No. 1170 October Term, 1978, Appeal from the Judgment of the Court of Common Pleas of Monroe County, Civil Action, Law at No. 183 June Term, 1974.
Paul Mark Perlstein, Philadelphia, for appellant.
Bernard M. Billick, Stroudsburg, for appellee Locust Lake Village, Inc.
Donald H. Brobst, Wilkes-Barre, for appellee Locust Lake Village Property Owners Ass'n, Inc.
Price, Hester and Hoffman, JJ.
[ 267 Pa. Super. Page 126]
The court below granted summary judgment on the survival action initiated by appellant when it concluded that the applicable two-year statute of limitations had expired prior to appellant's obtaining required letters of administration. For the reasons set forth herein, we reverse the order and remand the case for further proceedings.
The salient facts as found by the court below are these. Patrick L. Lawler, age nine, drowned on July 8, 1973, while swimming in Twin Lakes, Monroe County. The swimming area is allegedly owned and controlled by appellees. On July 10, 1974, Patrick's mother, Theresa D'Orazio, filed a petition for letters of administration with the Delaware County Register of Wills. A bond of $1,000 was required, and on August 14, 1974, it was ordered of the Fidelity and Deposit Company of Maryland. Because Ms. D'Orazio failed to execute the bond, no letters were then issued. Appellant's counsel was alerted to this in December 1976, and subsequently, on January 11, 1977, Ms. D'Orazio signed the bond; letters of administration were then issued. Counsel paid bond premiums in 1974, 1975, and 1976, and therefore assumed that letters had in fact been granted.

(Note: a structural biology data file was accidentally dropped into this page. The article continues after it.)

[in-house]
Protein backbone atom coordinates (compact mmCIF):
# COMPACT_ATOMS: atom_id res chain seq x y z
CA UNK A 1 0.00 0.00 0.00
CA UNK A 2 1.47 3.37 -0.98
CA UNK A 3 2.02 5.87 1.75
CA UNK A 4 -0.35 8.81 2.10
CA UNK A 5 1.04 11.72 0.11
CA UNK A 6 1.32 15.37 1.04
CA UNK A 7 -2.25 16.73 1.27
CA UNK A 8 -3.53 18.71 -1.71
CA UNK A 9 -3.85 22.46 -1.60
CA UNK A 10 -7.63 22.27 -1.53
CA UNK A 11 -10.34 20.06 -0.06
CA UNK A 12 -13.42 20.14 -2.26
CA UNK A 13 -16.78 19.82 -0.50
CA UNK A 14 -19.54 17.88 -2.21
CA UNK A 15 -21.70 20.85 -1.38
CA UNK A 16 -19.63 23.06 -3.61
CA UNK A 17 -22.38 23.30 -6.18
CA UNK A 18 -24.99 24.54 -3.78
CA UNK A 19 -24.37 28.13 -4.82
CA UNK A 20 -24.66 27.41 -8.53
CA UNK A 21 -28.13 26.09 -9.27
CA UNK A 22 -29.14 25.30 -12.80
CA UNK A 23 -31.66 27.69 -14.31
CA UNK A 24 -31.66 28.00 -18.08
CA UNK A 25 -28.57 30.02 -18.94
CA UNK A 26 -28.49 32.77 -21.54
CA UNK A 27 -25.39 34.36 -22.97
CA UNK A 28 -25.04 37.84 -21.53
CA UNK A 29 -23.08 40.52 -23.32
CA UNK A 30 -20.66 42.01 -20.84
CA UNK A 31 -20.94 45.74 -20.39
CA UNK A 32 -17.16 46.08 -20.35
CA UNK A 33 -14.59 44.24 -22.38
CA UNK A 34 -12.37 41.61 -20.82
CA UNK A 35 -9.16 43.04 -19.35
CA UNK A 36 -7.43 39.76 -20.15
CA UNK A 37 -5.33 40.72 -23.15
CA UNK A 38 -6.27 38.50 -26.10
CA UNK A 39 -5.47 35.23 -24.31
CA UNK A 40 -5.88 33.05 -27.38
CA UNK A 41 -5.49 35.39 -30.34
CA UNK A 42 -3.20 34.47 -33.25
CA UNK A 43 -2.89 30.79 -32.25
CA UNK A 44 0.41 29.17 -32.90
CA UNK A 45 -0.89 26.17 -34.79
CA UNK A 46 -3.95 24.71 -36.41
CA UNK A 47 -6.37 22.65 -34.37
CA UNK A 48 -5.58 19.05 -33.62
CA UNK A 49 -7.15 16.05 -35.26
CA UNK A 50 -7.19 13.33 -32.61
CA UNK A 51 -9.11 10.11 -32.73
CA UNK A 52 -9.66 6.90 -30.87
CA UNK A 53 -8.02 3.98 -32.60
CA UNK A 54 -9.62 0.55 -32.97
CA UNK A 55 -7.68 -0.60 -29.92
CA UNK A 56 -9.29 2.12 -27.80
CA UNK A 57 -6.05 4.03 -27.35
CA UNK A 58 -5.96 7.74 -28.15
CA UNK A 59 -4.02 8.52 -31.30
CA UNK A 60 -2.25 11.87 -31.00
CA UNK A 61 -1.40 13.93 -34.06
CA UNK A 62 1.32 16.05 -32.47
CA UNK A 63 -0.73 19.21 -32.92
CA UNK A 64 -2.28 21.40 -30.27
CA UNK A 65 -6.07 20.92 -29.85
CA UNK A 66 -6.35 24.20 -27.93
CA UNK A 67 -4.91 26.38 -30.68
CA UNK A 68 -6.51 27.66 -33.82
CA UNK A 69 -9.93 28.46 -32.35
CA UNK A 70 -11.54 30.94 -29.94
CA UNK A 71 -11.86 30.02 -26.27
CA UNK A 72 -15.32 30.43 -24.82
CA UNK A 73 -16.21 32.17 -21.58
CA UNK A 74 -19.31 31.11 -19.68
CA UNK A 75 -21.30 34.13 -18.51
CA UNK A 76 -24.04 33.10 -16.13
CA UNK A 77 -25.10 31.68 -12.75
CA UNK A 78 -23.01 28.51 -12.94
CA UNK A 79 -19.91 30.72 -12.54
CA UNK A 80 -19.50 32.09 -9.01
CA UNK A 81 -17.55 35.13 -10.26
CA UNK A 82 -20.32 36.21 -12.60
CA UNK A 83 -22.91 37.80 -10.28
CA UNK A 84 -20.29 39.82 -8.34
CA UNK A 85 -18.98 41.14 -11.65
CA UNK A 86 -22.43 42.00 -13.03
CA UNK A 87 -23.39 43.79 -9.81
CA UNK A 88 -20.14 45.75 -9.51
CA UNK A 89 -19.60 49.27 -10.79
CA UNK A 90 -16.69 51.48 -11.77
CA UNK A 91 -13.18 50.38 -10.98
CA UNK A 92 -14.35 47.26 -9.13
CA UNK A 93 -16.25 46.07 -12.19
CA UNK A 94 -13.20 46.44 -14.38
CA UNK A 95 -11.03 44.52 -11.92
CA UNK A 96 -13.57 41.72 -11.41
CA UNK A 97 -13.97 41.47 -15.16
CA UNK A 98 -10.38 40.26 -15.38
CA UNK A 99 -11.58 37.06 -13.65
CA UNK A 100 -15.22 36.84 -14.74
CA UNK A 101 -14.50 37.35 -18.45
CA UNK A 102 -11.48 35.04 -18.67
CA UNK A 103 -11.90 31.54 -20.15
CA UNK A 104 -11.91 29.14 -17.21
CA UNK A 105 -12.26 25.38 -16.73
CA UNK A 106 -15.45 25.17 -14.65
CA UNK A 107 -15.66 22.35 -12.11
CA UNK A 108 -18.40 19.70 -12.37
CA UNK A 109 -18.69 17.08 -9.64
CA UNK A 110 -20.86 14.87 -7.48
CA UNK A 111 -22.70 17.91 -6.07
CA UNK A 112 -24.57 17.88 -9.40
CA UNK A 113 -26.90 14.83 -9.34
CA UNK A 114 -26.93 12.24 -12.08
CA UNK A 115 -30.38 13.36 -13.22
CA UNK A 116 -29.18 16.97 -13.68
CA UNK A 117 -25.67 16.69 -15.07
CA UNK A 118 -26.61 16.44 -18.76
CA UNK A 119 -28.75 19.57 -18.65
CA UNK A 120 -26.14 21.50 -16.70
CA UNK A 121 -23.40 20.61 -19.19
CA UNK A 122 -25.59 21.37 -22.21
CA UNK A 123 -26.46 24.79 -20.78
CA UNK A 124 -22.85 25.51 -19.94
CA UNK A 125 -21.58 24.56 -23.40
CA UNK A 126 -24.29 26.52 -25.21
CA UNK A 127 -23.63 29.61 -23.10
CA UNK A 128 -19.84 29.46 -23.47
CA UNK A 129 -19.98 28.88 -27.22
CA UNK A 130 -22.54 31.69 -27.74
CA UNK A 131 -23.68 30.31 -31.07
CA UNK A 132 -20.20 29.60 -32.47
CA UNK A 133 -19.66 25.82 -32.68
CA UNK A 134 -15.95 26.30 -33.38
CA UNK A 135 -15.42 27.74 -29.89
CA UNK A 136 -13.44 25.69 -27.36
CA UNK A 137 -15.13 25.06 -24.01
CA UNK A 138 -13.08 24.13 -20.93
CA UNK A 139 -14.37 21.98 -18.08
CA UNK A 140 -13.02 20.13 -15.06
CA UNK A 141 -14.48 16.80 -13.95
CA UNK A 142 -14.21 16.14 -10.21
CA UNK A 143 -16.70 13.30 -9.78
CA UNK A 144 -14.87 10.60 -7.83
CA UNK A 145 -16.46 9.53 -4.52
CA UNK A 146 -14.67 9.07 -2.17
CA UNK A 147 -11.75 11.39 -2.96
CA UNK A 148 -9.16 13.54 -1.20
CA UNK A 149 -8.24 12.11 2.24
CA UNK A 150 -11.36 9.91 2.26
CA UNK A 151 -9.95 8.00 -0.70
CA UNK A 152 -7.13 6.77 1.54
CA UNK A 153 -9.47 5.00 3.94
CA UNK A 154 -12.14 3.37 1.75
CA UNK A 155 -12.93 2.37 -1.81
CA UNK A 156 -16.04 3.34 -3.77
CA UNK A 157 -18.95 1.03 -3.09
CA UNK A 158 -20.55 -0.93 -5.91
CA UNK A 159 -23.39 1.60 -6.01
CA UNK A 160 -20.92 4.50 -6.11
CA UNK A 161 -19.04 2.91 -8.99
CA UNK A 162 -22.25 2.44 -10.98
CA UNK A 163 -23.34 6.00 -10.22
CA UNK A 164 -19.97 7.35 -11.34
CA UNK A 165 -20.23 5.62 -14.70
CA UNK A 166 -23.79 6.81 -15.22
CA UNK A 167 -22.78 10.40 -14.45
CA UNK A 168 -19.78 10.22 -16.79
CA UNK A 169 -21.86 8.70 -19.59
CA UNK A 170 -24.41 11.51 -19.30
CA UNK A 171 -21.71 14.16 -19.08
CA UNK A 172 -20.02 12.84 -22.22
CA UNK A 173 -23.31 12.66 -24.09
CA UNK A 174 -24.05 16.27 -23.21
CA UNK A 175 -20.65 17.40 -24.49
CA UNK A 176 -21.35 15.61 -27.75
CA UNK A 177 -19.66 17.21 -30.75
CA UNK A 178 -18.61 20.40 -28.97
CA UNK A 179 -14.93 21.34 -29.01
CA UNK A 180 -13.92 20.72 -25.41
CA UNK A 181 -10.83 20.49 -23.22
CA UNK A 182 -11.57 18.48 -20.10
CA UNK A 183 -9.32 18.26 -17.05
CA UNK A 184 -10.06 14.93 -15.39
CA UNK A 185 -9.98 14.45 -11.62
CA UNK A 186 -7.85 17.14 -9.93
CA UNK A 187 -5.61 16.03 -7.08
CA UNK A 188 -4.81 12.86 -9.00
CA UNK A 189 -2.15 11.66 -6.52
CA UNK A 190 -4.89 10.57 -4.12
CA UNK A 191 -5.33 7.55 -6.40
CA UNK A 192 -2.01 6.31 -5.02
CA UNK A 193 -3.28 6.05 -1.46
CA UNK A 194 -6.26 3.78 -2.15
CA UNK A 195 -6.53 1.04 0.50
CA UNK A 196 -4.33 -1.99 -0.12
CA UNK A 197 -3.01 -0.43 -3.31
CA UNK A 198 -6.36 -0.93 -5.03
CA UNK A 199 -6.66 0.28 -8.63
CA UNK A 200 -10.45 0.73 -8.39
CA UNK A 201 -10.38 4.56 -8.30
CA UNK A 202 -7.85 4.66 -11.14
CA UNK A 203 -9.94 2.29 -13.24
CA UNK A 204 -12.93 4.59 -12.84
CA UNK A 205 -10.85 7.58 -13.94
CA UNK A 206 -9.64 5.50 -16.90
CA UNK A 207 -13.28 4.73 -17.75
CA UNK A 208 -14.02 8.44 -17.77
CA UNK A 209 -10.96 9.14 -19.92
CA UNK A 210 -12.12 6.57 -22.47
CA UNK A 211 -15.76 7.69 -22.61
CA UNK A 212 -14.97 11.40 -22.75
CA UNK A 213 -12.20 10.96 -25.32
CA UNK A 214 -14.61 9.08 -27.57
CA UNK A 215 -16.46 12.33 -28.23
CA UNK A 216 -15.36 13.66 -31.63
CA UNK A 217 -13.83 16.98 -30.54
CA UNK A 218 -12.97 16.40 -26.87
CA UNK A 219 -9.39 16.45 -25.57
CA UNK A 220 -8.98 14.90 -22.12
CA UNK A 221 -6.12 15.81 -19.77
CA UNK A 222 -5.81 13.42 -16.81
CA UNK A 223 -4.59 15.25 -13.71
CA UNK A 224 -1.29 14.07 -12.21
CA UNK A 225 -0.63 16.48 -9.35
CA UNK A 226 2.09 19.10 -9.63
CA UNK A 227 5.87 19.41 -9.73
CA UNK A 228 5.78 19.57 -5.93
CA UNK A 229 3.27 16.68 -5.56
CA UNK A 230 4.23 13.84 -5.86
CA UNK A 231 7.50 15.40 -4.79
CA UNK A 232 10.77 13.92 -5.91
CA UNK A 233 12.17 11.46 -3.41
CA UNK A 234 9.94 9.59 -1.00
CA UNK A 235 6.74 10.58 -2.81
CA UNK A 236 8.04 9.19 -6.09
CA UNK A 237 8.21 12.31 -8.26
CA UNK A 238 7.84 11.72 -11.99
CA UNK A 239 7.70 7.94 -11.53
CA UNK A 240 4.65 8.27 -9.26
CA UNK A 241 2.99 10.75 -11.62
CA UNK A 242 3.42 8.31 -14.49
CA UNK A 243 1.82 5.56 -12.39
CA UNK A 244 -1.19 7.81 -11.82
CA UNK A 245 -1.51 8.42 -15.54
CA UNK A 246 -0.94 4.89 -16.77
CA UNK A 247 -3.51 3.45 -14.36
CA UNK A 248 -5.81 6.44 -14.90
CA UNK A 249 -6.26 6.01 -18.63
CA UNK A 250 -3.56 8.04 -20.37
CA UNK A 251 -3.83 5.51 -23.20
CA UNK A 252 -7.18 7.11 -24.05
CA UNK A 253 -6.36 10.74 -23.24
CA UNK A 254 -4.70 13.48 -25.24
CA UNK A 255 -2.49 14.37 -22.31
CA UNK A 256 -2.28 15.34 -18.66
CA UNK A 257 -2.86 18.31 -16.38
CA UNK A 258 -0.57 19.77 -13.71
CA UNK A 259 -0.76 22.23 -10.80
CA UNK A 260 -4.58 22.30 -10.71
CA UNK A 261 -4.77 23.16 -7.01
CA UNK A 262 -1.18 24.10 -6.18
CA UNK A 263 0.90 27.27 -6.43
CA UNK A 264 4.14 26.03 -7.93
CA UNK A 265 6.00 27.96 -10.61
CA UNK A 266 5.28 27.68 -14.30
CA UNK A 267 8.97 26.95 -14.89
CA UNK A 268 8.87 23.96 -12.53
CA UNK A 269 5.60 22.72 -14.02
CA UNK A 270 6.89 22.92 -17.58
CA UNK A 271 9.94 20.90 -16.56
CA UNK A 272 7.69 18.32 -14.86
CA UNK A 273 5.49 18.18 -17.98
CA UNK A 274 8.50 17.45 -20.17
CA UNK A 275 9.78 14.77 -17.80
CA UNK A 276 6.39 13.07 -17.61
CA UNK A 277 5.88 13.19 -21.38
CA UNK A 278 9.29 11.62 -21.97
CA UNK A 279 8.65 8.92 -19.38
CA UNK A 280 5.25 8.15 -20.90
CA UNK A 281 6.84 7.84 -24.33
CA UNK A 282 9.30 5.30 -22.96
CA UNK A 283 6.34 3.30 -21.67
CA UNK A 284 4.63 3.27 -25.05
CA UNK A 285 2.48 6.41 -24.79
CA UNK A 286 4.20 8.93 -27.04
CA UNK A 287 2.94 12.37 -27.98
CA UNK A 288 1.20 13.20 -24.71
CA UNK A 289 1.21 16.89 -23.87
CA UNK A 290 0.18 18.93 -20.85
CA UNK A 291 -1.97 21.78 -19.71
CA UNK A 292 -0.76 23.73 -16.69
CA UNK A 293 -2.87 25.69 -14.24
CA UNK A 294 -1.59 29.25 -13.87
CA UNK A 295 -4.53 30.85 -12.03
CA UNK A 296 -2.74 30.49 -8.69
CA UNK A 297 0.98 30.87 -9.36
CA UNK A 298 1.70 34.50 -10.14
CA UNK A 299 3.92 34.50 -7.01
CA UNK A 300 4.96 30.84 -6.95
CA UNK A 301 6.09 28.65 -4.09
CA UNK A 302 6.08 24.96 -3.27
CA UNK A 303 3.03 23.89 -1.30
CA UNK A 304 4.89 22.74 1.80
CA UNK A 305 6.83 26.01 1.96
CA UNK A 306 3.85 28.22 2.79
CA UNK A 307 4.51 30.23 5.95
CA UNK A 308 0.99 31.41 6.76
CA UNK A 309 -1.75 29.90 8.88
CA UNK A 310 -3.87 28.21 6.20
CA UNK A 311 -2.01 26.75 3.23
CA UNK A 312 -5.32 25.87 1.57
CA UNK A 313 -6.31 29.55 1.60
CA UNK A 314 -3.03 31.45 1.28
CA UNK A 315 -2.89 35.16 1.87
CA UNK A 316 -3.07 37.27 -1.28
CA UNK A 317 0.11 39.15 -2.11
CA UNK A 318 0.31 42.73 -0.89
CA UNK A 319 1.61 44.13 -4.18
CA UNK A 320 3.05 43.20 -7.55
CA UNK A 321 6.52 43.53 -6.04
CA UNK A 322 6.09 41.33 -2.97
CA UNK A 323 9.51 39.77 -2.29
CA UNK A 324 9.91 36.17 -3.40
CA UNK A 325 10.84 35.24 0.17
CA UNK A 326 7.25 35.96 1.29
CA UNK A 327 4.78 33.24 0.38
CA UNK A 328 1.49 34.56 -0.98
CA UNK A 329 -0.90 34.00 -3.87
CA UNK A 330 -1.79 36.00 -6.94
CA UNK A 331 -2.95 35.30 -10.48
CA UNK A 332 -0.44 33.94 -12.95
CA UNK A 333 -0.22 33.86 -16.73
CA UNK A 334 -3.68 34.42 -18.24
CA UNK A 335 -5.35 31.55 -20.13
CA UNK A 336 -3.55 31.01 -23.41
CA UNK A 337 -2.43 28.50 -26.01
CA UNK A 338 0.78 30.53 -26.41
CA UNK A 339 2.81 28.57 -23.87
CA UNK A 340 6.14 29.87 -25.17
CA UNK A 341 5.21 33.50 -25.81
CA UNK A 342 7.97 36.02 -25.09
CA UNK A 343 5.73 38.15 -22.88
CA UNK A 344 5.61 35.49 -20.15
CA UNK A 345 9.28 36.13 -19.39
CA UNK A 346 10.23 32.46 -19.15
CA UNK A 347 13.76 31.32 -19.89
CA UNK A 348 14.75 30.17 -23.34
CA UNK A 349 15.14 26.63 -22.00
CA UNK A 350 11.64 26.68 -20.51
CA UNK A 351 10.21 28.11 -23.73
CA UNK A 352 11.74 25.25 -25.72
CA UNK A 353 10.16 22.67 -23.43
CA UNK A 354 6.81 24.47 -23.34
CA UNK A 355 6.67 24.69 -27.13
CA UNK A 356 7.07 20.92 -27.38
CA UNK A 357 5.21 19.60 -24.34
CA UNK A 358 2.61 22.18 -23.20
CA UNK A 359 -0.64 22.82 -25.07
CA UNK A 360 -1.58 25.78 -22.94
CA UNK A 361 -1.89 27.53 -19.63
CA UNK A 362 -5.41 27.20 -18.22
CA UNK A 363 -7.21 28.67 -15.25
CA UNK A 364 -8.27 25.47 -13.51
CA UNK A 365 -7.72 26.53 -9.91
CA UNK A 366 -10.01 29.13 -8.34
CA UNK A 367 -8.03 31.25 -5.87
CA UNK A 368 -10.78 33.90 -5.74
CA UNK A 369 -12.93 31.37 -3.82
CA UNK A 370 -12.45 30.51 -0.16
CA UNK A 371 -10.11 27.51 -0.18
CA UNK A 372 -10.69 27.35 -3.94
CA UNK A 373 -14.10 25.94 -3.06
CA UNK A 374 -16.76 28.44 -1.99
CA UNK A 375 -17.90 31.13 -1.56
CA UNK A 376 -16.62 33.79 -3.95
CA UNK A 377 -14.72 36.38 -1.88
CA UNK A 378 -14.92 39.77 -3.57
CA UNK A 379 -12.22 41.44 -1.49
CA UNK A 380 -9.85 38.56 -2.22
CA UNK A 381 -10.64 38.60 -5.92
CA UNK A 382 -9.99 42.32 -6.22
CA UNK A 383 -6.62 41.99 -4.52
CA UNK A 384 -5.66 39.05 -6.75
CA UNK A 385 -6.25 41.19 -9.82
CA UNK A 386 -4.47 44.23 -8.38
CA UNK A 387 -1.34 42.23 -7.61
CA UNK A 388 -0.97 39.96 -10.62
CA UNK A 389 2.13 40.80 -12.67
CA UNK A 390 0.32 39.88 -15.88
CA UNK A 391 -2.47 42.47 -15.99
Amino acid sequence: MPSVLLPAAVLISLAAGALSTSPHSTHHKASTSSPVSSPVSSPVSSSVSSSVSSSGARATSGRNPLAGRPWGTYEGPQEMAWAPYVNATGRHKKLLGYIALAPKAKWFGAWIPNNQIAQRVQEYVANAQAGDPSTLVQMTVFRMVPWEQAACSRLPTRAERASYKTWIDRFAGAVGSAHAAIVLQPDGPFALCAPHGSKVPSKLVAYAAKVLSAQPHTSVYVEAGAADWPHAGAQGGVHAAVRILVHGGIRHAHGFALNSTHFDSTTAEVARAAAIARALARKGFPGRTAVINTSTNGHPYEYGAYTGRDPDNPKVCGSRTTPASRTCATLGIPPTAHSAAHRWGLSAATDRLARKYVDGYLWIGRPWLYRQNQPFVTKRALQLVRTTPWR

On June 11, 1974, a writ of summons was issued naming "Theresa D'Orazio, Trustee, ad litem," plaintiff in a wrongful death and survival action. The complaint, filed on October 24, 1974, named "Theresa D'Orazio, Administratrix of the Estate of Patrick L. Lawler, Deceased," as plaintiff. No formal consent or approval was sought to alter the caption.*fn1
[ 267 Pa. Super. Page 127]
Appellees filed a motion for summary judgment on the survival action, arguing that such an action could be commenced only by the personal representative of a decedent's estate, and that the two-year statute of limitations precluded the action since letters were not acquired until January 11, 1977. The court below refused to find that the letters issued in January 1977, related back to July 10, 1974, the time of the action's commencement.
We find that this case is controlled by McGuire v. Erie Lackawanna Railway Co., 253 Pa. Super. 531, 385 A.2d 466 (1978). In McGuire, the father of a high school student, killed at a railroad crossing, filed a petition for letters approximately one and one-half years after the accident. He also paid the filing fee for the issuance of letters; but he failed to post bond. Subsequent to that, but within two years of the accident, he initiated a survival action against the railway. Approximately twenty days after the statute ran, the father returned to the register of wills office and posted the necessary bond; letters were issued. We found that the running of the statute of limitations did not bar the suit.
We recognized in McGuire the long-standing rule that all actions that survive a decedent must be initiated by or against the personal representative. See also, Finn v. Dugan, 260 Pa. Super. 367, 394 A.2d 595 (1978); Marzella v. King, 256 Pa. Super. 179, 389 A.2d 659 (1978); Lovejoy v. Georgeff, 224 Pa. Super. 206, 303 A.2d 501 (1973); Act of June 30, 1972, P.L. 508, No. 164, § 2 (20 Pa.C.S. § 3373). The question here, as in McGuire, is whether the doctrine of ...